LisasCat Wed 12-Oct-11 13:31:18

My mother and I have a very difficult relationship, but I think the damage was done when she and my dad were still together. His alcoholism drove her to despair, but she turned her anger and frustration on me (because he'd be hiding in the garage, drinking), so I learnt to rise to the challenge, and become as argumentative as her, which meant that, during my teenage years, our house was a maelstrom of female war. After she left my dad when I was 16, the damage to our relationship was irreparable, and I think I now tolerate her because she is the grandmother of my daughters, but I feel no warmth or bond.

I once told my uncle (her brother) that she never made me feel like she was proud of me or even really wanted me around. His reply was "your mother loves you very much but she doesn't know how to show it. She isn't very maternal, but it was the 70s, she was married, having a child was the obvious thing to do." I think that explanation is the only thing that has helped me have empathy towards her during our worst times. I think she was a victim of her time, and if she was born today, wouldn't feel pressured into being a mother.

I hate being an only child because of the enormous feeling of obligation. If I had a sibling to tell "you deal with mum this time, I don't have the energy" I think I'd be a lot more relaxed about our relationship. It made me determined to have 2 children.

I worry frequently about being the only person in the world to look after my mother as her health deteriorates. I won't be doing it out of a sense of love, but because I'm all she has. I feel guilty admitting that but this seems like quite a candid group here!

lolaflores Wed 12-Oct-11 16:01:14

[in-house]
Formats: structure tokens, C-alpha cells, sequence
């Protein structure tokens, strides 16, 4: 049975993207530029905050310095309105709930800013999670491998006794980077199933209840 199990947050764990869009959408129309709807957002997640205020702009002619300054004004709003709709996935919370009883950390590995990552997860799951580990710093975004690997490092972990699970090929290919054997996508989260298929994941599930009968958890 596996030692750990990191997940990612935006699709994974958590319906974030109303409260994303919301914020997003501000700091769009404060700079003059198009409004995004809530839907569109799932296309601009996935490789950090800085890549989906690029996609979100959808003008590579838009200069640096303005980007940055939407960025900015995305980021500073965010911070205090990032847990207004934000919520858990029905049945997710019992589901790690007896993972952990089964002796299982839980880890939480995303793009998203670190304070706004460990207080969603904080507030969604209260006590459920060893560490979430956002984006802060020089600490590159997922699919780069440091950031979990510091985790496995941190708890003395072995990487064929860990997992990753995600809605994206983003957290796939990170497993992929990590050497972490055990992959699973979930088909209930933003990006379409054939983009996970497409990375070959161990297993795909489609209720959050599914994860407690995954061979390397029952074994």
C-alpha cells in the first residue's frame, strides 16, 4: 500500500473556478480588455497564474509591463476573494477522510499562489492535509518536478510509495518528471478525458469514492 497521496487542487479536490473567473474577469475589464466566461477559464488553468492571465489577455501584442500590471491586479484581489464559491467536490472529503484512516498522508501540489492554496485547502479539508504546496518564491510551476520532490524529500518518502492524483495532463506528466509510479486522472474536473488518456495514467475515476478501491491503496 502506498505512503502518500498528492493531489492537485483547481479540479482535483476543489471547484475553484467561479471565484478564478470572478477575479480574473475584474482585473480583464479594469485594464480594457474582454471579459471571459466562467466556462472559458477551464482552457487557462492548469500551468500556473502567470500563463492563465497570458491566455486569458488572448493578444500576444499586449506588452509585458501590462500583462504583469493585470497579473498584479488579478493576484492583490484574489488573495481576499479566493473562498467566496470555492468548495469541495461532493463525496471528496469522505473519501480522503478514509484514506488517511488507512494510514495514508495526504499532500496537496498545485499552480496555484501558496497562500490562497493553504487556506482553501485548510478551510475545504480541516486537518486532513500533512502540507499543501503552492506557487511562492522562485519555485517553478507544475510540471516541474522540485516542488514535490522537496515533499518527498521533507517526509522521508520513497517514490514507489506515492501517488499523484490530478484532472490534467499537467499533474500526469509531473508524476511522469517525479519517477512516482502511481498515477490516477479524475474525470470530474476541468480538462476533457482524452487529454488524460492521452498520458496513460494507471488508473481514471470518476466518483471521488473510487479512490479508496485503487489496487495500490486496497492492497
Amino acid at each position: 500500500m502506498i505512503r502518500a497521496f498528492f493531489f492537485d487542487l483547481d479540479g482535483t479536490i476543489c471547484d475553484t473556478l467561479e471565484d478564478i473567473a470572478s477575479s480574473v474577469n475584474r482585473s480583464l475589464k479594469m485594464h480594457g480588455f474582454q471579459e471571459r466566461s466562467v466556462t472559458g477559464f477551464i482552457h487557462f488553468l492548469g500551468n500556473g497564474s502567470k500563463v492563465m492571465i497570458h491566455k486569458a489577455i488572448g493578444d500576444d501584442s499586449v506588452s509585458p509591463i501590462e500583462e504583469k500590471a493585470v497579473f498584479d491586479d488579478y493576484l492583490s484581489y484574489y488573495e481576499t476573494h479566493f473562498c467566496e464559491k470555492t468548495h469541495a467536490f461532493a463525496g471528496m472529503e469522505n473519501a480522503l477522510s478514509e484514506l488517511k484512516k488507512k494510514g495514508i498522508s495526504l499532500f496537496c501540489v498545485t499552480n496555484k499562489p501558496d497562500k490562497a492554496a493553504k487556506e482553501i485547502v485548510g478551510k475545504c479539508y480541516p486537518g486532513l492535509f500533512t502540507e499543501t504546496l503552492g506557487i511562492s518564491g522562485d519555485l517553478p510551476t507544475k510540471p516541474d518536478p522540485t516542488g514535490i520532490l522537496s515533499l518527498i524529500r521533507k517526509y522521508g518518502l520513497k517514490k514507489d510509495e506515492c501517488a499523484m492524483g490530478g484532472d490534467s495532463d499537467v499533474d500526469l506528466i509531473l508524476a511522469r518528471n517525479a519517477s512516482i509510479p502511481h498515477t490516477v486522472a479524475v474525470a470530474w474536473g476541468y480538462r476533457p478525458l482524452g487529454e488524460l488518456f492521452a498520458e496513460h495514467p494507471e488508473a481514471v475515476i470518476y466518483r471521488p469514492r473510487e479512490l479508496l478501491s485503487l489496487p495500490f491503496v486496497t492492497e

With my mother lisascat it was the same. All the aggression and anger got channeld into us. But there did seem to be a particular focus on me. It was the 70s, there was no help for families in trouble. Hey ho. I can lay her off to sisters who tend not to let her push their buttons. Her constant criticism still hurts even now and I have gone in the other direction with my daughters to tell them how proud I am and so on and so forth.

piratecaaaaaaaaaghhht Wed 12-Oct-11 16:06:27

I am a single mum to a daughter, and with the onus on me for everything, i do wonder what her teens will be like for both of us.
We are very close, and she takes all her info and learning from me so I do feel terribly responsible at times.

Her dad is a terrible father who she has learnt nothing but pain from, so I feel I have to compensate for him. I want her to like men, but she hasn't any role model.

HairyGrotter Wed 12-Oct-11 16:25:40

I am a lone parent to a daughter, she is only 3. The responsibility and obligation is crushing sometimes, but our bond is extremely strong. I am grateful I had a girl, we have a wonderful relationship thus far, but I am not naive to believe that this may change dramatically come teenager time.